Miami Democratic Debate – Night 1 takeaways
Bottom Line: While previewing the Democrat’s debate earlier this week I brought you a few key numbers that play a role as the 2020 cycle kicks off for Democrats...
- 22%: Percentage of registered Democrats that were familiar with the candidates and their positions prior to the debates
- 33% Percentage of leaders in polling going into the first debate who’ve won the nomination
It’s like this. Only the hard-core news junkies pay attention prior to the debates kicking off. As a result, the candidates that poll the best aren’t generally supported by much more than having the highest name recognition. That’s why these debates are so important. It’s where a candidate like Barak Obama, Bill Clinton or Jimmy Carter establishes themselves among party faithful. First impressions are important in life generally but especially when you have 24 candidates competing and only five or six who currently have enough financial support and campaign structure to make it to Iowa. So, what about those first impressions? There were three online polls by news organizations that all polled very similar results. In the eyes of viewers & online voters, the clear standout was Hawaii’s Tulsi Gabbard. Here's how they performed in the three online polls.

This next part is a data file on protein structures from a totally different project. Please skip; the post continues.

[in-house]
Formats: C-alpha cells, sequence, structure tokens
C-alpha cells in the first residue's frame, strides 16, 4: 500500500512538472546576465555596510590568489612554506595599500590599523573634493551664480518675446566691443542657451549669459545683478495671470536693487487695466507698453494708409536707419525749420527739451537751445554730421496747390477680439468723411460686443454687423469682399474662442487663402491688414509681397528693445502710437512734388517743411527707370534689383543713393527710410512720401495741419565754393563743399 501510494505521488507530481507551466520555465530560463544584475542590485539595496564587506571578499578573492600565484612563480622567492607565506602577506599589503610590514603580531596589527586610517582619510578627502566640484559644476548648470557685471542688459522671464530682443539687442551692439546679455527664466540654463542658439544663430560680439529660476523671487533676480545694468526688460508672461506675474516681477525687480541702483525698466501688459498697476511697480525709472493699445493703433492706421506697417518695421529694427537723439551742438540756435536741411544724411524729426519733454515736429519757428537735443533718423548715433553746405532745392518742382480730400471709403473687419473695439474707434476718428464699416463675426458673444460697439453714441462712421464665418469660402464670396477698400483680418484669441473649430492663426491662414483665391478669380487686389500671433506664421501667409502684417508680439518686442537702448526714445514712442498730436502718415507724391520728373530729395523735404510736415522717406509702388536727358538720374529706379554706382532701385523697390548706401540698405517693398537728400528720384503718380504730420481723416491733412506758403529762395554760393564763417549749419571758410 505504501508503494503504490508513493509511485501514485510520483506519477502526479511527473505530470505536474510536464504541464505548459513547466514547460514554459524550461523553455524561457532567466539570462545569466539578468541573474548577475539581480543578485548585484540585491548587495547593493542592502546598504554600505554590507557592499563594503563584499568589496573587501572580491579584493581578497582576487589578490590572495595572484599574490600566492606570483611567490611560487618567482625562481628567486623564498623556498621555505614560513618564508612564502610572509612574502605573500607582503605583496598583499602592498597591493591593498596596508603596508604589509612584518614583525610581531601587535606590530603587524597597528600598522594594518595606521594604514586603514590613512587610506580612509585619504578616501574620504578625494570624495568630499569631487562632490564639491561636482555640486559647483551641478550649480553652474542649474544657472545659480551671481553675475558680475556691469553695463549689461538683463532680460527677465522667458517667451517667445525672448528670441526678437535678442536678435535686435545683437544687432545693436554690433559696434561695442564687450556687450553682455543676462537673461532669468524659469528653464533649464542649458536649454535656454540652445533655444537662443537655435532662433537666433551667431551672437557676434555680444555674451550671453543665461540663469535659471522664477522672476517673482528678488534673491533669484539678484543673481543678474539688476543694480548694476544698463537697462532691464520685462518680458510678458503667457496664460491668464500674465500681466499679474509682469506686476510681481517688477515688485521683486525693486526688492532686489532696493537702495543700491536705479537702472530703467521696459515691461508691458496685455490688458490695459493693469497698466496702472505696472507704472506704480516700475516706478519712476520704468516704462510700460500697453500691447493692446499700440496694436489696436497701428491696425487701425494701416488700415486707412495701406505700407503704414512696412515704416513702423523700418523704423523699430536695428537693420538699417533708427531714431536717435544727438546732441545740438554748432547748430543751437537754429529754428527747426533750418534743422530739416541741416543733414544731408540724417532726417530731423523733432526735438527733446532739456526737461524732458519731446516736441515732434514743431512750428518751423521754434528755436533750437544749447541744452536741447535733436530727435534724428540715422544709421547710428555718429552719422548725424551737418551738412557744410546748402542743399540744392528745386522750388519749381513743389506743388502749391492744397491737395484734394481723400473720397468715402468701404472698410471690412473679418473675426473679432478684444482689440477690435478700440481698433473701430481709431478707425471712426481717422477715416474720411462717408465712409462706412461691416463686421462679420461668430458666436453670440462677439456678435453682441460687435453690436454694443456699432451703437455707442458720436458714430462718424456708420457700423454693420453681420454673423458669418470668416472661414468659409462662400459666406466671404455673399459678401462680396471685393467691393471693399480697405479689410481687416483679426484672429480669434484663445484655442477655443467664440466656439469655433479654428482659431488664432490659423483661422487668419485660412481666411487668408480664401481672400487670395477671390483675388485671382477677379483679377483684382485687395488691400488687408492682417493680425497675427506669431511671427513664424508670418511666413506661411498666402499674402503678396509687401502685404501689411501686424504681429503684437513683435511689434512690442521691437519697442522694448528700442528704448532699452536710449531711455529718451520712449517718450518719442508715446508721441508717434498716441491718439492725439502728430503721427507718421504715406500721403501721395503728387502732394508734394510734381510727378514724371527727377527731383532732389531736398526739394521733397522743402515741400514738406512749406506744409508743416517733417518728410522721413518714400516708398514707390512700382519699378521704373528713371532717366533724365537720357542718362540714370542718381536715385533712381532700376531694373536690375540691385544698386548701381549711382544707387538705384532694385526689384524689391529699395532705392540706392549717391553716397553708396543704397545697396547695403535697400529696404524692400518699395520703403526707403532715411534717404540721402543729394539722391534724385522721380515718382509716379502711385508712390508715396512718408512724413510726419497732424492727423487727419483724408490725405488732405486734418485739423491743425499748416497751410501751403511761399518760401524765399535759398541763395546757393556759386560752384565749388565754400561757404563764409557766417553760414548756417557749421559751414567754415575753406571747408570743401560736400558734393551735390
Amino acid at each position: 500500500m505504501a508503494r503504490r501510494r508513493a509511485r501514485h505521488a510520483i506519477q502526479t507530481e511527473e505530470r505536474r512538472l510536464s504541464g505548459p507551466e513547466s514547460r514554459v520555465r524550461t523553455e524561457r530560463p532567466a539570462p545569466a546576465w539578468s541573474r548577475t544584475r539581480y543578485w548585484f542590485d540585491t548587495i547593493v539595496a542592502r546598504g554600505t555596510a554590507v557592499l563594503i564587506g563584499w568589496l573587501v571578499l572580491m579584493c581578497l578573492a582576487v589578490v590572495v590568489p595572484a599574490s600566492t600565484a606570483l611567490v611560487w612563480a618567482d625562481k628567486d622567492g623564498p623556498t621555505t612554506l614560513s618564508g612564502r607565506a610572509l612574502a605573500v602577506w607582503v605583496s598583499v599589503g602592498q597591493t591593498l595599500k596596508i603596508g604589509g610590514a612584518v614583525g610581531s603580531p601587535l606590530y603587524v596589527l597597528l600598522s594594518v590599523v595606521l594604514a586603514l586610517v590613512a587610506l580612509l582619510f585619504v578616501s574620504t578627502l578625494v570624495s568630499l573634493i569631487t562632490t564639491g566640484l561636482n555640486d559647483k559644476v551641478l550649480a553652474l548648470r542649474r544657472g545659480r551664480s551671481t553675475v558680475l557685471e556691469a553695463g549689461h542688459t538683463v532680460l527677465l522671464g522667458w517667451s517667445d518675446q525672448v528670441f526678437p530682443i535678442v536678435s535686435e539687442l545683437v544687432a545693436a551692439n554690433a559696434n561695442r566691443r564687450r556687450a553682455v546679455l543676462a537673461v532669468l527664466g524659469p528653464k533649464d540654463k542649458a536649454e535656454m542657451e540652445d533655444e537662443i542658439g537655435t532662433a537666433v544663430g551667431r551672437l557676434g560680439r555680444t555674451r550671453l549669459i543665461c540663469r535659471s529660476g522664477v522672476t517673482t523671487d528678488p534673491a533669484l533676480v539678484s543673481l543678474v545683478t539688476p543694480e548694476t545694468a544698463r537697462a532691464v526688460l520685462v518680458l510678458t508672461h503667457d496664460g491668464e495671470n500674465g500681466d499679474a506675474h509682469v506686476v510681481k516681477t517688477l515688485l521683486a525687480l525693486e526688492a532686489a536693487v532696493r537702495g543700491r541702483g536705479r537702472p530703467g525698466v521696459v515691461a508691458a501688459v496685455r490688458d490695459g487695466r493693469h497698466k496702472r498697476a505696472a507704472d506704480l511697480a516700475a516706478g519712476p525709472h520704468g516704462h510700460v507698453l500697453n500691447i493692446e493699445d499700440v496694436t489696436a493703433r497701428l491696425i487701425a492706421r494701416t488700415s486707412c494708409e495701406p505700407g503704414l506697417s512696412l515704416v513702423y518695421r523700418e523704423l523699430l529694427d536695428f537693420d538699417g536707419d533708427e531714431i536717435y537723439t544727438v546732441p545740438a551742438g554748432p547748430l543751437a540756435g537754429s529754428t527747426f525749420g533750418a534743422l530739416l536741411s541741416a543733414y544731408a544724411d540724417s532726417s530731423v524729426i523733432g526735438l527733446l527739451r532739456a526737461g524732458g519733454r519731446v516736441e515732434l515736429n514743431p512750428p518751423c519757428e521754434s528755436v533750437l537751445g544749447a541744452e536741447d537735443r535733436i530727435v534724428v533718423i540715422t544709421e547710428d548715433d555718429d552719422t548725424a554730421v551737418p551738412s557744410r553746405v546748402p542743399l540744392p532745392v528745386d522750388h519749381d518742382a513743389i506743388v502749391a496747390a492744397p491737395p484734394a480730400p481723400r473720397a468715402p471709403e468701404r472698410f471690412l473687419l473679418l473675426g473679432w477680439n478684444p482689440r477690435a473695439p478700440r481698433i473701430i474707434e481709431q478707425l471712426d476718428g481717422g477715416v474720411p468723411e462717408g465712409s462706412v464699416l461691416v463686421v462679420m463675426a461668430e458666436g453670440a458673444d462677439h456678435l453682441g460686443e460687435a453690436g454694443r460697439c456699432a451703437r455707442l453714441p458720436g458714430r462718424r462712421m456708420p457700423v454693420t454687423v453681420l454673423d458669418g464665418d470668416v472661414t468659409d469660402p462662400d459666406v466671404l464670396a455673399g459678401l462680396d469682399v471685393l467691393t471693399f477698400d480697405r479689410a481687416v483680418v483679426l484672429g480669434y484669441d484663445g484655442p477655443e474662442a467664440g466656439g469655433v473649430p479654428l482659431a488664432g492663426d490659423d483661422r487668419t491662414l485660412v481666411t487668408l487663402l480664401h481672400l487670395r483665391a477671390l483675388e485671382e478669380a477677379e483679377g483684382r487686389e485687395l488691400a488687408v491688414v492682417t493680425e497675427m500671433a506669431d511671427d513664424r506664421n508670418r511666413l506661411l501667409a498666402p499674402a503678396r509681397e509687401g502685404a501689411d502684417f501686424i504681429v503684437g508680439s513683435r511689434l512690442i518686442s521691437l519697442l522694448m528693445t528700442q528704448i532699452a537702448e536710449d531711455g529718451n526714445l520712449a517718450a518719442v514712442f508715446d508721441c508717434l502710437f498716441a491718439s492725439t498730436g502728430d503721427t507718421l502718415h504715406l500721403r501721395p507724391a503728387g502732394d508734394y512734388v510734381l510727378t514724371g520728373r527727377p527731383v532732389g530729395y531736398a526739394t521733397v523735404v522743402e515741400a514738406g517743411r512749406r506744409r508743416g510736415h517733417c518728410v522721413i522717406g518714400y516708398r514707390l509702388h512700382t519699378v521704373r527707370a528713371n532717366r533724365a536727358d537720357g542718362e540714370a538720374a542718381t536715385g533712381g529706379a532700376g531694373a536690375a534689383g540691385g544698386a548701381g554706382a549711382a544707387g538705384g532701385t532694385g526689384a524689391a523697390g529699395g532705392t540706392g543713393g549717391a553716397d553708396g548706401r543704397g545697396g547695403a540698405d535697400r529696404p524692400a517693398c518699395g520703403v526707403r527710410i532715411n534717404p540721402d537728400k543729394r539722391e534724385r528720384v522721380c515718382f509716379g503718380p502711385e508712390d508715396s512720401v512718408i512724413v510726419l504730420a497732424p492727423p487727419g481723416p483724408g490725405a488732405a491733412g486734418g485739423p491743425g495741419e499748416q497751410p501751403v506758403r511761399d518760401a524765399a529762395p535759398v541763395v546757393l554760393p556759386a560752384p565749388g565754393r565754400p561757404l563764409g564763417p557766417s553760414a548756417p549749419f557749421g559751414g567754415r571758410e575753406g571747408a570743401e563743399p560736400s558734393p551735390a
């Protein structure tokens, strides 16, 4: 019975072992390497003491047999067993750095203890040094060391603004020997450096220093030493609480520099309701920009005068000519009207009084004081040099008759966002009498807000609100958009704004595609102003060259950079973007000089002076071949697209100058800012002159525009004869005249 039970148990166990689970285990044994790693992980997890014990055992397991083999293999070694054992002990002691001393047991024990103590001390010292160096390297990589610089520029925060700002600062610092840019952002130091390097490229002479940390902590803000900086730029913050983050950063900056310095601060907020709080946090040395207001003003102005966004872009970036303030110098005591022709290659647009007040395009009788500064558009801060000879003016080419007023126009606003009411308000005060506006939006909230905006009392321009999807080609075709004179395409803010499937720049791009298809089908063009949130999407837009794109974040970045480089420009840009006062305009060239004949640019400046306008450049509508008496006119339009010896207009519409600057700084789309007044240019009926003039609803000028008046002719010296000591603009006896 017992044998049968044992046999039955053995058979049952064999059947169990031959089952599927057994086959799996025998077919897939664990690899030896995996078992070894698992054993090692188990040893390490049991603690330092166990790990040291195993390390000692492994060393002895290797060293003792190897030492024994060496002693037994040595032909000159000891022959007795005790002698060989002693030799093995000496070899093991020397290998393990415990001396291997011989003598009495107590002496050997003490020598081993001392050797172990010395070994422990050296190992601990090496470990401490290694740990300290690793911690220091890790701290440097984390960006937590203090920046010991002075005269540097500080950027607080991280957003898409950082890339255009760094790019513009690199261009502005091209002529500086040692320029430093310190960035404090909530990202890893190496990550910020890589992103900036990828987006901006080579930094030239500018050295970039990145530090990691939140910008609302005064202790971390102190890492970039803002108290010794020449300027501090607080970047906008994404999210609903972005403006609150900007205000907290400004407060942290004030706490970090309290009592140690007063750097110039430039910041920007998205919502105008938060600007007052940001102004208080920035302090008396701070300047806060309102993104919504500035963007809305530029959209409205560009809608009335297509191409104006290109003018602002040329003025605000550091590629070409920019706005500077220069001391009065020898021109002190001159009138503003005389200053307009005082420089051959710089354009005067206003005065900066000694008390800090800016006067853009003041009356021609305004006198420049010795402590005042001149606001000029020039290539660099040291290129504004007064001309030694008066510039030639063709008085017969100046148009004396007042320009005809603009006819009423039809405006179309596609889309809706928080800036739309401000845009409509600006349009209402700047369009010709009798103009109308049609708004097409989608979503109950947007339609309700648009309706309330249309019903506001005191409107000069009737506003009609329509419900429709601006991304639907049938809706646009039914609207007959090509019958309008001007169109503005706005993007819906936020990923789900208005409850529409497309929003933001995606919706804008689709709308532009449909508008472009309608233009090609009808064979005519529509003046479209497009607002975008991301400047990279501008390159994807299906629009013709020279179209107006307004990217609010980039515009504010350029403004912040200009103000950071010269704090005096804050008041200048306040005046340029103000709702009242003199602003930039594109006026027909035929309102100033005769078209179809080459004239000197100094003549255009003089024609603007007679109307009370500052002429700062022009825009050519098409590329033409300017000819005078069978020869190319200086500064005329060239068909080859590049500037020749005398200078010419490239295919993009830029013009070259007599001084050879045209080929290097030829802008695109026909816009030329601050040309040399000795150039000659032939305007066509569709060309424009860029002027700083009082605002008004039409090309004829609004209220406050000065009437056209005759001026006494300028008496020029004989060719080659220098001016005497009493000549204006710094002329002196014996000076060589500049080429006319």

- Tulsi Gabbard: 36%, 41%, 35%
- Elizabeth Warren: 24%, 21%, 13%
- Julian Castro: 11%, 10%, 4%
- Cory Booker: 7%, 6%, 4%
- John Delaney: 4%, 5%, 11%
- Amy Klobuchar: 5%, 5%, 6%
- Beto O’Rourke: 5%, 7%, 4%
- Bill de Blasio: 3%, 3%, 9%
- Tim Ryan: 2%, 2%, 7%
- Jay Inslee: 2%, 2%, 6%
Looking at the initial returns, the two candidates not named Elizabeth Warren and Cory Booker who may have just become contenders were Gabbard along with Castro. People’s perception of who performed best doesn’t always equal pledged support – but it certainly doesn’t hurt. Until tonight’s debate...